- Poster presentation
- Open Access
Microdialysis catheters in liver transplants detect vascular complications and rejection
© BioMed Central Ltd. 2010
- Published: 1 March 2010
- Hepatic Artery
- Vascular Complication
- Hepatic Blood Flow
- Portal Flow
Following liver transplantation, hepatic artery stenosis and portal vein obstruction occur in 3 to 12% of the patients, and more frequently in children than adults. Today, the standard of care is Doppler ultrasound and liver enzyme assessment daily. Accordingly, detection of severe hypoperfusion may be delayed. The aim of the present study was to explore whether microdialysis catheters implanted in the left and right liver lobe, by measurement of glucose, lactate, pyruvate and glycerol every 2 hours, detected vascular complications and rejection.
Seventy-three patients undergoing 82 liver transplantations were included. Nine of the patients were children. Two microdialysis catheters were inserted in the liver and one in subcutaneous tissue by a split needle technique. They were kept for as long as the catheters functioned, and maximally 4 weeks. Metabolic parameters (glucose, pyruvate, glycerol and lactate) were collected every 2 hours and measured bedside.
Median age of the patients was 52 years (6 months to 70 years). The median time for catheters inserted in the liver was 9.5 days, with a range from 0.5 to 26 days. Six patients had hepatic artery stenosis/occlusion, and in five of them lactate increased to values >10 mM with a lactate/pyruvate ratio of several hundred and a concomitant decrease in glucose and increase in glycerol. In one patient (a 6-month-old child) lactate only increased to 2 mM and the LP ratio to 20. On the background of pathological metabolic values, all patients underwent immediate reoperation and blood clots were removed and the artery reanastomosed. In the child with low lactate values, the flow of the artery was less than 10% of total hepatic blood flow, despite reanastomosis. Thus, the exceptionally high portal flow delivered enough oxygen to prevent major ischemia despite very low flow in the artery.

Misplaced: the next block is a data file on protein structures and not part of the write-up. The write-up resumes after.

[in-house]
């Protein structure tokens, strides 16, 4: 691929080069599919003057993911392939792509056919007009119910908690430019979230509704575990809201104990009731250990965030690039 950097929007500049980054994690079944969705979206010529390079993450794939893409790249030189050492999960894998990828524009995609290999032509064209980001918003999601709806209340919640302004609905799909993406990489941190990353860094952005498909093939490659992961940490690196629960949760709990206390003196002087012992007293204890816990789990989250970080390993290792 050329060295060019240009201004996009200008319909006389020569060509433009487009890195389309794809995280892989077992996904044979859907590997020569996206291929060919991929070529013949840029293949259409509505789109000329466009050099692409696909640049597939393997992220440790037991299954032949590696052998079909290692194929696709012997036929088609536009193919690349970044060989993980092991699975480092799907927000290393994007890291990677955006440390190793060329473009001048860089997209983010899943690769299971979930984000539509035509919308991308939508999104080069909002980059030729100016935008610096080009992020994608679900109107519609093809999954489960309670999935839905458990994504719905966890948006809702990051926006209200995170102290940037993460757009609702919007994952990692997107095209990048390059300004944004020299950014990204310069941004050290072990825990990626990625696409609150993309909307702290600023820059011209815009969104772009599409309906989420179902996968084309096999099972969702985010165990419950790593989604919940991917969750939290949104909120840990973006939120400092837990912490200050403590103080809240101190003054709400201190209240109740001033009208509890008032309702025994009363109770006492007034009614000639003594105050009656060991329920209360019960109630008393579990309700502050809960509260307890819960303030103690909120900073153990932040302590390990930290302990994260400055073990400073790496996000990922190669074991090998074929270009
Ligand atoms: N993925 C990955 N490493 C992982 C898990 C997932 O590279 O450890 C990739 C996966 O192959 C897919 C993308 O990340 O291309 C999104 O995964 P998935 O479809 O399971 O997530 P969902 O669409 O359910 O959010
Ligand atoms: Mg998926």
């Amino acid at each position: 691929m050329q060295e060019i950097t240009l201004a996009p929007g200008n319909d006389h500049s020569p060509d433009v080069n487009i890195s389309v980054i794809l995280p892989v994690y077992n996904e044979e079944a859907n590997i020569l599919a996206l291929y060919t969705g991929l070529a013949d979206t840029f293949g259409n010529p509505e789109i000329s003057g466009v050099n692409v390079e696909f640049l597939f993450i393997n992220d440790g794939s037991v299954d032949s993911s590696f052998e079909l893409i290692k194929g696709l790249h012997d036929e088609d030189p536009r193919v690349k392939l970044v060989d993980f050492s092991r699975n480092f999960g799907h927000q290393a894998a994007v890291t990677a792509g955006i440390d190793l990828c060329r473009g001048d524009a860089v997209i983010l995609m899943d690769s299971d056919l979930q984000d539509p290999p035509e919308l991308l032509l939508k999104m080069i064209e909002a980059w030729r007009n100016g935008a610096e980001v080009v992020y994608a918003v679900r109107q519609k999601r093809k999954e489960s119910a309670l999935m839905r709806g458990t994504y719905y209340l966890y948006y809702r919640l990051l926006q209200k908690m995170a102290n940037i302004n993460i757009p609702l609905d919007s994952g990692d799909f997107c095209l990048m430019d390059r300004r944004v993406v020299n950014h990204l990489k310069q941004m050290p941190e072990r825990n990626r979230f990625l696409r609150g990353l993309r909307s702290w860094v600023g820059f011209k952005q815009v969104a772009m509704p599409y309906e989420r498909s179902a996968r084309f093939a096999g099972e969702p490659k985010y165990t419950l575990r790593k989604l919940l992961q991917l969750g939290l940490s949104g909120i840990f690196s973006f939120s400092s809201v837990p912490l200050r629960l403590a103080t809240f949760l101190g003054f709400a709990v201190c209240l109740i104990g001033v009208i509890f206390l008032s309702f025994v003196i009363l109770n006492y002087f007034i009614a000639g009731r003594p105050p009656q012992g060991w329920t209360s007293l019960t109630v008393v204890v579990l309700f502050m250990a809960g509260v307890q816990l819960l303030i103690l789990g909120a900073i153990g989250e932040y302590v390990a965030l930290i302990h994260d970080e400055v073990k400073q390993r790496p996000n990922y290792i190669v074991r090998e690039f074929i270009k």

Thirteen patients had rejection verified by biopsy, and in six patients anti-rejection therapy was given based on liver function tests and clinical judgement. All patients had some increase in lactate during the period of rejection, but the increase was in all but four patients only 1 mM. In the remaining four the increase was 3 to 4 mM.
By using microdialysis catheters measuring metabolic parameters, hepatic artery occlusions can be detected very rapidly. Patients with rejection show a small, but significant, increase in lactate.